A new publication has just been released online by GCRR's bi-annual academic journal, Socio-Historical Examination of Religion and Ministry (SHERM)! You can read the article for free here.
In light of the wide acknowledgement that humanism influenced the Protestant Reformation, one must ask the question about how much of what Protestantism maintains owes a debt to this modern ideology often juxtaposed in contrast to Christianity. Given the remarkable role of such a controversial ideology during a seminal period of the modern church, this study seeks an answer to the following question: how did the humanism movement of the fourteenth and fifteenth centuries impact the lives and work of the main Magisterial Reformers? This research is important and necessary because discovering the answer to this question leads to an understanding of the larger question of how humanism impacts the Protestant tradition. Understanding the nature of this impact sheds light on what Protestantism means and may induce some Christians to contemplate why they call or do not call themselves “Protestants” or “humanists.” This present study progressed through four phases. First, the study sought to describe the humanism of the fourteenth and fifteenth centuries. Second, it sought to describe the impact this humanism had on society. Third, the study analyzed how the social impacts of the humanism of the fourteenth and fifteenth centuries served to advance or hinder the causes of the main Magisterial Reformers. Finally, it synthesized the findings. This paper argues and concludes that the humanism of the fourteenth and fifteenth centuries impacted the lives and work of the main Magisterial Reformers by facilitating their desire to include the common people in a religious world previously dominated by the elite.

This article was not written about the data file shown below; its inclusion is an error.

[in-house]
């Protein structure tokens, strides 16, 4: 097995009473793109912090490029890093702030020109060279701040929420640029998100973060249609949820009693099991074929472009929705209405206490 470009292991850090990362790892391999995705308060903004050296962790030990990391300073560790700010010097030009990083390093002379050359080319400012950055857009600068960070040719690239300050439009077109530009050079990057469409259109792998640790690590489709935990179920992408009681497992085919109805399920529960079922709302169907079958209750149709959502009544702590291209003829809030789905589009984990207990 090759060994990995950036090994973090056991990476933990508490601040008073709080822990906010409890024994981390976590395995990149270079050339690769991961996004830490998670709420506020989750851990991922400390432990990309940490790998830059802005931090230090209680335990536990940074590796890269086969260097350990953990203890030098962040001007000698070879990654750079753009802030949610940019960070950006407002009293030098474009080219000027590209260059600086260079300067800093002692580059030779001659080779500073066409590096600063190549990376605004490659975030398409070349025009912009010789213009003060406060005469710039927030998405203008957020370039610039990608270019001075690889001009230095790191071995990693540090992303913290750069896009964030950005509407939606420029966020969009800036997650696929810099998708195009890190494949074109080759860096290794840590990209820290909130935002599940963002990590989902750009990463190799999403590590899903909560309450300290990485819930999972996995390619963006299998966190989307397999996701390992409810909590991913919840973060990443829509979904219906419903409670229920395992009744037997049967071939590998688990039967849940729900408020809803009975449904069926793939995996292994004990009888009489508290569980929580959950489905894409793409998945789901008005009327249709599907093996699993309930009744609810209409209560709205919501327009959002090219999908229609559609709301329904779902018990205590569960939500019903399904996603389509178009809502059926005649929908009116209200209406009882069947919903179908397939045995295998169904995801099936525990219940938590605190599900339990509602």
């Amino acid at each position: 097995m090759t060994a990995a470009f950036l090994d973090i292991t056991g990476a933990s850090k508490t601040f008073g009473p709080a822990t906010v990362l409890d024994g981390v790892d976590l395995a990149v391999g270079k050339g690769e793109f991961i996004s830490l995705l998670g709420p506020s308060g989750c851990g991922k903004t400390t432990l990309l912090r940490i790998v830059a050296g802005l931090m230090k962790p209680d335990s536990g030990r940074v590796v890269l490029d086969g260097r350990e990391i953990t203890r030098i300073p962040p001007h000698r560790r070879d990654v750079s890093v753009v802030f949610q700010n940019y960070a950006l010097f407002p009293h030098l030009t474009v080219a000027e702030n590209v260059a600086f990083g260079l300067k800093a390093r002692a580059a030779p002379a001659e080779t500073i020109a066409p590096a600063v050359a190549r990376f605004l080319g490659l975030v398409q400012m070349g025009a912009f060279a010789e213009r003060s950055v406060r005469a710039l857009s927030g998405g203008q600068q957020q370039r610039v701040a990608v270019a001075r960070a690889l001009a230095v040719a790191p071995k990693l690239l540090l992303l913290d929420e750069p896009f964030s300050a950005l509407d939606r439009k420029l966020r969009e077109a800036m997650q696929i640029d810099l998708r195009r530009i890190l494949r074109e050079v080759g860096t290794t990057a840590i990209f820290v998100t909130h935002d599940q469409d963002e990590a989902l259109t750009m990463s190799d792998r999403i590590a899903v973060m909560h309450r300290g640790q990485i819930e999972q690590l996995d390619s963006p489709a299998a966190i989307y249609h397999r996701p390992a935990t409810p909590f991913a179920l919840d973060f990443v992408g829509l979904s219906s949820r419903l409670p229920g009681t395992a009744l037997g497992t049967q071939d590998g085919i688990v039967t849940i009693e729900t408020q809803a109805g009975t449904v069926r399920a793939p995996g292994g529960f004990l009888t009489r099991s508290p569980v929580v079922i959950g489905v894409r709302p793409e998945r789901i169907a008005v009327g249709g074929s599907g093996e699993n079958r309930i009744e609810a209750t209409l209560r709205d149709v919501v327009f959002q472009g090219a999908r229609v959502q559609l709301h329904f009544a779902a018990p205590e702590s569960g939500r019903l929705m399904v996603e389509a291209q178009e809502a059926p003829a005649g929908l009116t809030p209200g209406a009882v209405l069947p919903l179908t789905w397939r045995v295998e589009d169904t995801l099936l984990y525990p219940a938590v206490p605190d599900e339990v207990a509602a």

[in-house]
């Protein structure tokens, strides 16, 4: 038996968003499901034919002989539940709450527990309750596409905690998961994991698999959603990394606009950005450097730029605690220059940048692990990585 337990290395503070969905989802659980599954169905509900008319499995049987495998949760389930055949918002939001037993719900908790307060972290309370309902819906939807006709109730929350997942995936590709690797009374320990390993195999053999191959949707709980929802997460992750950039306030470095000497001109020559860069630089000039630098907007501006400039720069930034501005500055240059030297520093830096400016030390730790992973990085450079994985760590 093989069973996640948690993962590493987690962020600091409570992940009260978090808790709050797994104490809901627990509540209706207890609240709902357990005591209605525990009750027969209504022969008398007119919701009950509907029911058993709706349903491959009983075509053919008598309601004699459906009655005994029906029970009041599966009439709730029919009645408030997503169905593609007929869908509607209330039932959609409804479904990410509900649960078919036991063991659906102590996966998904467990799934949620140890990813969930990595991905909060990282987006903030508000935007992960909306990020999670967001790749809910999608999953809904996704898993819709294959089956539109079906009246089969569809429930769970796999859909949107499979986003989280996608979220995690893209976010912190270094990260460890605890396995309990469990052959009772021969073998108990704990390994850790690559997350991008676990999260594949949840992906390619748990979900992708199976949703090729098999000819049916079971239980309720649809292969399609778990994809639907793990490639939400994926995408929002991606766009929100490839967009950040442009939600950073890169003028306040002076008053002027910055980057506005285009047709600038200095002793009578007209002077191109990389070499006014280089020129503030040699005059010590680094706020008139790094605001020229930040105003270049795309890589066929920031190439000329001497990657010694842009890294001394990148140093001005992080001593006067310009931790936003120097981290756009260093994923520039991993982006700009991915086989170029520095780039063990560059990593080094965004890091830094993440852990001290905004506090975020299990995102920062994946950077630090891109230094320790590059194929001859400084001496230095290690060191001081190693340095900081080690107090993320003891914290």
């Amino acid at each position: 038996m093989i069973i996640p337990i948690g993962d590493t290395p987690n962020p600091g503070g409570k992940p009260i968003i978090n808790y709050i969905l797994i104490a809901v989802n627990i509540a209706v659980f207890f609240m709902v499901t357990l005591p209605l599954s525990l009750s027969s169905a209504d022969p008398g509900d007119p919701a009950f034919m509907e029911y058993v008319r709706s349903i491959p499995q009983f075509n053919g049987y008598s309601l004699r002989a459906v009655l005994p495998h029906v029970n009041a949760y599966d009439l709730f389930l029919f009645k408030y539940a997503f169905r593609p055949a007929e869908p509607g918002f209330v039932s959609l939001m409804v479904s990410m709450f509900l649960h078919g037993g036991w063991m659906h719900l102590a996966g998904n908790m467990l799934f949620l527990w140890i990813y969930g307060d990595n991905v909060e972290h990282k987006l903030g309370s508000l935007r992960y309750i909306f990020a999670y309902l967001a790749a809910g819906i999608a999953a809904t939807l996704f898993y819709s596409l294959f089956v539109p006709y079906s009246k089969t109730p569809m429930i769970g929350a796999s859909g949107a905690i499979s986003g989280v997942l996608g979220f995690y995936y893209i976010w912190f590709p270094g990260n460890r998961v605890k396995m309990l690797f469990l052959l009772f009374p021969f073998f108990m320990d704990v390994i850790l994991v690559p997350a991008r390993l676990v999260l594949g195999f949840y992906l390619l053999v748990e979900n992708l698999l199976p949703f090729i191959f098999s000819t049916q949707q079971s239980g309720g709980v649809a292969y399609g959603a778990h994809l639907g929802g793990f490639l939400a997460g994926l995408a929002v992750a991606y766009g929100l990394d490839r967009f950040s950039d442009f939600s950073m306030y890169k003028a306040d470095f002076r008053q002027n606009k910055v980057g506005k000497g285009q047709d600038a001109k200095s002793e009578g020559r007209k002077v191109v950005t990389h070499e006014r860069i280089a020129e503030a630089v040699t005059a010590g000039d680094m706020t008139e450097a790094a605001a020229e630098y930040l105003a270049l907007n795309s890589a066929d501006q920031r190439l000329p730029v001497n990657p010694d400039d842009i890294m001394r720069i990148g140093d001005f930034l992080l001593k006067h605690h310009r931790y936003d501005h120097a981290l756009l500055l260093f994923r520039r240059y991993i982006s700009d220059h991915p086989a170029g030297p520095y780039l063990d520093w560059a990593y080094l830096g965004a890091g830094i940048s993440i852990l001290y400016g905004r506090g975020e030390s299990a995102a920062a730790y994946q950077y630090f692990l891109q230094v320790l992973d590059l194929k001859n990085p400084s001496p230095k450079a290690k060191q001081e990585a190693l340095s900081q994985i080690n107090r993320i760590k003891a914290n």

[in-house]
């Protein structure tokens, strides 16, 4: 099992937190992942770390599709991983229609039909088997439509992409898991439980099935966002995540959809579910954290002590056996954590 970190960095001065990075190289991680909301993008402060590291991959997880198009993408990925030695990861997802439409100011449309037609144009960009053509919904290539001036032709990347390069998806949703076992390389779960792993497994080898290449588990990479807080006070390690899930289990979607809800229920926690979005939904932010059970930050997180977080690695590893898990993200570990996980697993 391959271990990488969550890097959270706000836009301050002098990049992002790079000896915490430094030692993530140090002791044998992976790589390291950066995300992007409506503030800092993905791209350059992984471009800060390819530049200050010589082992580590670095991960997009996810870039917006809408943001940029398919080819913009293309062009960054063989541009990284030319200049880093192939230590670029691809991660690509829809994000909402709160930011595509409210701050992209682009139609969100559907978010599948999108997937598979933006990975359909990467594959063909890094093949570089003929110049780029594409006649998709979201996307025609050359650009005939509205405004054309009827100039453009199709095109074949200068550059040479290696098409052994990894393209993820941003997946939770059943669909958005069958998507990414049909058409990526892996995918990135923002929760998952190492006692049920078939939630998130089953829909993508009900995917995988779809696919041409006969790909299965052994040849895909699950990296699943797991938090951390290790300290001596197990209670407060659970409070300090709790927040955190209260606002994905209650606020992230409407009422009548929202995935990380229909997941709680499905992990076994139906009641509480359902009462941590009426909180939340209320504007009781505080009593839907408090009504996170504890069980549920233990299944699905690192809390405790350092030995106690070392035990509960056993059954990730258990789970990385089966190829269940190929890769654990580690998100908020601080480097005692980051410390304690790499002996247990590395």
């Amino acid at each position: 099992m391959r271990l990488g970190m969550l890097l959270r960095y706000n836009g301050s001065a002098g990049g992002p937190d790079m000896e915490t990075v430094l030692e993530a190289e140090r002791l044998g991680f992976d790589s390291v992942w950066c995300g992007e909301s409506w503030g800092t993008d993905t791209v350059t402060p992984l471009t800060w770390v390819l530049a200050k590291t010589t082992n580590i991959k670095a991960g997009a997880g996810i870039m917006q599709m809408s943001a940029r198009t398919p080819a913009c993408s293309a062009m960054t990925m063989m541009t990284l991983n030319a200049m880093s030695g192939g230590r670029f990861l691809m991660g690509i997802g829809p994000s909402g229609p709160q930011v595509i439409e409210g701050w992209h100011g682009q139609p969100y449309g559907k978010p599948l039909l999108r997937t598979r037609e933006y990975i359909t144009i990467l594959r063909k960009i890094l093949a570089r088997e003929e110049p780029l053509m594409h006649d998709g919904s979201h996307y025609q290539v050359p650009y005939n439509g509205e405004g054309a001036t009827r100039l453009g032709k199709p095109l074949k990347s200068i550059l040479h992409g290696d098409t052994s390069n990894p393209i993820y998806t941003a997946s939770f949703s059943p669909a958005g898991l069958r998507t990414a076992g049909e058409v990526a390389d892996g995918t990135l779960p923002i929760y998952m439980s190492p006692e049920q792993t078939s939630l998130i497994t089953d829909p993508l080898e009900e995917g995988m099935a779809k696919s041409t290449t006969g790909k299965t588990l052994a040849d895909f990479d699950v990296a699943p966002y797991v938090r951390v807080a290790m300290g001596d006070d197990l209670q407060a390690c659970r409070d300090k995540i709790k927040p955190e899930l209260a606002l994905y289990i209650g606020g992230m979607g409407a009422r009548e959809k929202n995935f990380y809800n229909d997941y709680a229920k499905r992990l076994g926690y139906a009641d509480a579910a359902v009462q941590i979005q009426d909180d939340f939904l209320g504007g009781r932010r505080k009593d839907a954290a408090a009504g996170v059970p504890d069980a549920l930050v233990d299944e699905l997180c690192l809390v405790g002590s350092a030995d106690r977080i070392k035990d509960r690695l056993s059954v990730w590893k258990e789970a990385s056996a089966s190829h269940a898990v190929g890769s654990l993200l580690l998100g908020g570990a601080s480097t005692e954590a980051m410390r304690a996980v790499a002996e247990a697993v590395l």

About the Author
Dr. John Lingelbach holds a Ph.D. in Theology and Apologetics (Church History) from Liberty University. He is an adjunct professor at Grace Christian University where he teaches Old and New Testament Studies. His publications include “The Date of the Muratorian Fragment: An Inference to the Best Explanation” (dissertation), and “First Century Christian Diversity: Historical Evidence of a Social Phenomenon,” also published in SHERM.
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